novel

novel

THE WAR CAME early one morning in June of 1950, and by the time the North Koreans occupied

our capital city, Seoul, we had already left our uni-

versity, where we were instructors in the History of

Human Civilization. I joined the Korean Army, and

Park volunteered for the Marine Corps—^the proud combat outfit that suited his temperament. In a short

time—^because junior cheers died very fast in the early phase erf the war—^we were trained and battle- tested, and we both became officers. We survived, but we were both wounded. The shrapnel of a mortar

shell had grazed my right knee during the defense of

Taegu, and a sniper had shot Park in his left arm in

the mopping-up opoation in Seoul after the Inchon

landing. We both spent some time in the hospital, were both promised medals, and were returned

promptly to our respective duties.

11

 

 

12

Park, who was then a first lieutenant, went back

to combat duty somewhere on the eastern front, but

I did not rejoin my antitank company. Someone in

the Army accidentally discovered that I had been a

university instructor and decided to transfer me to an

intelligence unit. When I came out of the hospital in

Pusan, I was sent to Seoul, where I was put in charge

of a section in the Army PoUtical Intelligence, and

was made captain, temporarily, in due conformity with

the table of organization.

In the second week of October, the United Nations

Forces captured Pyongyang, the capital city of the

North Koreans. We moved our headquarters to that city and estabhshed ourselves in a four-storied gray

marble building. My oflBce, which was on the third floor, looked across the street at what remained of

the Central Presbyterian Church. This was a strange

coincidence. It was Park’s father’s church; he had

been its minister for nearly twenty years.

I knew very little about him; although Park was a

close friend of mine, he had seldom talked to me

about his father. Which was to be expected. His father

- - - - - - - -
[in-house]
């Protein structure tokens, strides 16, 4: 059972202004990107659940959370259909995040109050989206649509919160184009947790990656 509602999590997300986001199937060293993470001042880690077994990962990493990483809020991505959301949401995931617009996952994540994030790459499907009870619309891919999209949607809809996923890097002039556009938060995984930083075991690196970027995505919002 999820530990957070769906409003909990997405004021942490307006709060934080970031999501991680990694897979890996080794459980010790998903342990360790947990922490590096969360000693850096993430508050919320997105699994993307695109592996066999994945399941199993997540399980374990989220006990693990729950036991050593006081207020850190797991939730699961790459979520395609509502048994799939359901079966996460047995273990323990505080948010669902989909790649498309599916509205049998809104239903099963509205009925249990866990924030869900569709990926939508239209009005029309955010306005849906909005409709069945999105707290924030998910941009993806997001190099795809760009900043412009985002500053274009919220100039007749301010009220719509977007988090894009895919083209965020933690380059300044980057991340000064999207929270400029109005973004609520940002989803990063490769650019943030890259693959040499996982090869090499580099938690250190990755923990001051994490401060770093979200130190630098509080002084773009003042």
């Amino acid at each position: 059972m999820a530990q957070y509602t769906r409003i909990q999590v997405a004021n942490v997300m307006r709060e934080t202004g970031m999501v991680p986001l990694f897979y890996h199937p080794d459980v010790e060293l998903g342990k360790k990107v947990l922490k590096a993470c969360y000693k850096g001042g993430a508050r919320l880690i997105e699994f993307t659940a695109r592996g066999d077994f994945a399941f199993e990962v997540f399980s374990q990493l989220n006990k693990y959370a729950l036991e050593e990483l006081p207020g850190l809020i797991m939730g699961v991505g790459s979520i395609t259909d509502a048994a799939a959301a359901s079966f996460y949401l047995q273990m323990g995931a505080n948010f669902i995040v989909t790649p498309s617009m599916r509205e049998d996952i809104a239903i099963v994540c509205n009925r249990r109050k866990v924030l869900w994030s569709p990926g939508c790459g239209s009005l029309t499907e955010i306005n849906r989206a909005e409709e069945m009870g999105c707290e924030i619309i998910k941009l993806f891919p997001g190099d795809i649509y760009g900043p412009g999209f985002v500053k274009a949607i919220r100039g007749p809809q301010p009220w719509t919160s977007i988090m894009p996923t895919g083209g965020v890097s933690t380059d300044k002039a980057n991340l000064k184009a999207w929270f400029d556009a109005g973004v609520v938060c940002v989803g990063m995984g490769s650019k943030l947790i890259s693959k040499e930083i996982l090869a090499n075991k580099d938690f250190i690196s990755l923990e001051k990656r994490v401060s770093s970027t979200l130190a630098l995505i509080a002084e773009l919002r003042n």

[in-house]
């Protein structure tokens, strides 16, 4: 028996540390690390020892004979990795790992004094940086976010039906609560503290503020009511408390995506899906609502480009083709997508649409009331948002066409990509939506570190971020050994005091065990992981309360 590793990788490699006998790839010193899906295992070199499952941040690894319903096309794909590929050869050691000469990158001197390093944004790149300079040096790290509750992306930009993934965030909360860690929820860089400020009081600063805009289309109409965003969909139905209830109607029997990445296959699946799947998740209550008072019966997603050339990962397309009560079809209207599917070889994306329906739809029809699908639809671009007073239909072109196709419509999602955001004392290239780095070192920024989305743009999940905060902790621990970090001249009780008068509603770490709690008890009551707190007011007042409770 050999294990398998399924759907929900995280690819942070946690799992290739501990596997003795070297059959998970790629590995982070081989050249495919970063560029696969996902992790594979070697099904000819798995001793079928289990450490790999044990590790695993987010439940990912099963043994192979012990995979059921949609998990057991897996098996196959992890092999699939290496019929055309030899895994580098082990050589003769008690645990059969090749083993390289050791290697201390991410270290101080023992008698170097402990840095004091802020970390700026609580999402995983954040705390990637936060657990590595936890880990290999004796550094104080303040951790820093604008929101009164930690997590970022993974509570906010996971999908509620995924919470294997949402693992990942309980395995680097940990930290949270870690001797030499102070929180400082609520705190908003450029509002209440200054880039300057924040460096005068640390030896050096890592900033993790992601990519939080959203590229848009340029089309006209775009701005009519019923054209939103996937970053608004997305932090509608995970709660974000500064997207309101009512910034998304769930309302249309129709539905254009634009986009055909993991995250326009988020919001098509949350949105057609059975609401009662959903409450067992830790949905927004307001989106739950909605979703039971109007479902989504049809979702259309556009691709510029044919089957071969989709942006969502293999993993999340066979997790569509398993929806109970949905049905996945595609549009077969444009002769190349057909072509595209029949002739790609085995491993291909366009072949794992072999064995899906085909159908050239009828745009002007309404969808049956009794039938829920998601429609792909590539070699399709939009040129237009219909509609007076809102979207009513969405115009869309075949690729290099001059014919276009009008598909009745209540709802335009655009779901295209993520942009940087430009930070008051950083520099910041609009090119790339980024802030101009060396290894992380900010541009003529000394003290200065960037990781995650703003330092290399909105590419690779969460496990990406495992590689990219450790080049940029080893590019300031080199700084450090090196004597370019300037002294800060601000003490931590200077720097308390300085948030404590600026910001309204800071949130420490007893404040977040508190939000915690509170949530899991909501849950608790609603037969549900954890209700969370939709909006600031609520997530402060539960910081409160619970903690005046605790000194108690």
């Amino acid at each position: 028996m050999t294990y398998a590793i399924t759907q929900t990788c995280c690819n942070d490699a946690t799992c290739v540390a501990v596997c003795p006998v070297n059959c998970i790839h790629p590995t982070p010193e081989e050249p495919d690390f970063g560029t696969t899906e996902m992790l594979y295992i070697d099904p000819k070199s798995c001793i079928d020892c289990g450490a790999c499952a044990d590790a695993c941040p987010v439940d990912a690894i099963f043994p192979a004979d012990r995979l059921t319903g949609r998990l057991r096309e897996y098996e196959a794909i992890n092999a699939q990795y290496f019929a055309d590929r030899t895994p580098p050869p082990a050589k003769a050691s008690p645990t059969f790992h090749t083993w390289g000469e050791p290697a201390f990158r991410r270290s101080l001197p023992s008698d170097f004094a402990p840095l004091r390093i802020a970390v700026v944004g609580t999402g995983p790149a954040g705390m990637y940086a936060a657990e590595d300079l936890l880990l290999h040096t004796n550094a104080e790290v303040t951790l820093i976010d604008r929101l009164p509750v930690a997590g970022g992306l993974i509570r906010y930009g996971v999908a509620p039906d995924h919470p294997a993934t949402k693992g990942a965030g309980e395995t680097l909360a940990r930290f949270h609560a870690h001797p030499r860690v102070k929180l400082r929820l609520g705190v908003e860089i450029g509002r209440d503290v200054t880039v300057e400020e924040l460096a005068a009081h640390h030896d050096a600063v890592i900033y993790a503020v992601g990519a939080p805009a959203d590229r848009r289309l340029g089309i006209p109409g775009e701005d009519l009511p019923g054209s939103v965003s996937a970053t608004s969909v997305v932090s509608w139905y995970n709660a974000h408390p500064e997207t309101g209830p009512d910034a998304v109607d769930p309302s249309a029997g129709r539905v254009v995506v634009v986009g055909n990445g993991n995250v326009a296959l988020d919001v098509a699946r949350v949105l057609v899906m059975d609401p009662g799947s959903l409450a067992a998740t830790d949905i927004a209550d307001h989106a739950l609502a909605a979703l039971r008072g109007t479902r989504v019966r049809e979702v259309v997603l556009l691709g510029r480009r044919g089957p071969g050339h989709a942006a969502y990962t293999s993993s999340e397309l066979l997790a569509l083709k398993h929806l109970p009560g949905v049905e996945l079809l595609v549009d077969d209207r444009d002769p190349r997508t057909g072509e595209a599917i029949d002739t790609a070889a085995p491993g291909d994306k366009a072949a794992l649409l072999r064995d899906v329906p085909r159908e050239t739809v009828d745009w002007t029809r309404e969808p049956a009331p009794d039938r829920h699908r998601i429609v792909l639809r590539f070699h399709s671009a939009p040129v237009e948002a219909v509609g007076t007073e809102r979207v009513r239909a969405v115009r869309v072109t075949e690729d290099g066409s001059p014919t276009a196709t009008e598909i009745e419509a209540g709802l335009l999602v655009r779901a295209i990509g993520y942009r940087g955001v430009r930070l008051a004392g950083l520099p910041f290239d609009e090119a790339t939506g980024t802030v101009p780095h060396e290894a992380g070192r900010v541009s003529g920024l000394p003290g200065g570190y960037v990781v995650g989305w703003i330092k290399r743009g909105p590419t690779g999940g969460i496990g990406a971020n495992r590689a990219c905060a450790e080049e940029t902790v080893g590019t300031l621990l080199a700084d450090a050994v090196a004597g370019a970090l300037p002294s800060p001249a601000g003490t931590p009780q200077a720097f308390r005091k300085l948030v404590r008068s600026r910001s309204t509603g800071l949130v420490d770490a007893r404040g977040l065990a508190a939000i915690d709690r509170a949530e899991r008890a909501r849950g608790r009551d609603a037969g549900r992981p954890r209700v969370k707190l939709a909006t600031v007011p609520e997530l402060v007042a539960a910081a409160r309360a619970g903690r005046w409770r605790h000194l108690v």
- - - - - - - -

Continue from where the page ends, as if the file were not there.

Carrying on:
had disowned him and, in turn. Park had denounced

his father. Mr. Park was, according to his disowned

son, “a man of fanatical faith,” who had “harassed”

him “day and night with his self-righteousness, with

his exaggerated faith, and his obsession with his

 

 

13

equally obsessive God.” On the other hand, Park had

become an atheist after his return from a university

in Tokyo, and abandoned the Christian faith in which

he had been brought up. I suspected that he would

not have denounced his father had not Mr. Park told

his congregation, one Sunday morning from his pulpit,

that his son had gone over to the Devil and that he

had asked the Lord His forgiveness for severing all

earthly ties with his son. That was about ten years

before the war.

Park was aware that his father was missing from

Pyongyang; I had informed him of the disturbing news

soon after I moved to the city, and I had done so in

an unsettled frame of mind. I had come to Pyongyang

in a good mood; for the first few weeks I was in a state

of buoyancy, partly because of the exciting novelty

of finding myself in an enemy city that our victorious

army occupied, and partly because of the irresistible

enthusiasm and affection with which the people of the

city greeted all of us, their liberators. Many of my

fellow officers were natives of Pyongyang and, in the

midst of that delightful emotional chaos following

the liberation, they were able to stage melodramatic yet

heartwarming scenes of reunion with their families,

relatives, and friends, or for that matter, with anyone

whose face they recognized.

I had no acquaintances in the city, and som.etimes

 

 

14

I felt vaguely envious of these oflBcers. It was at such

times that I felt an urge to go to see Park’s father,

though I told myself I had not the slight6st excuse for

doing so. I thought of many reasonable ways in which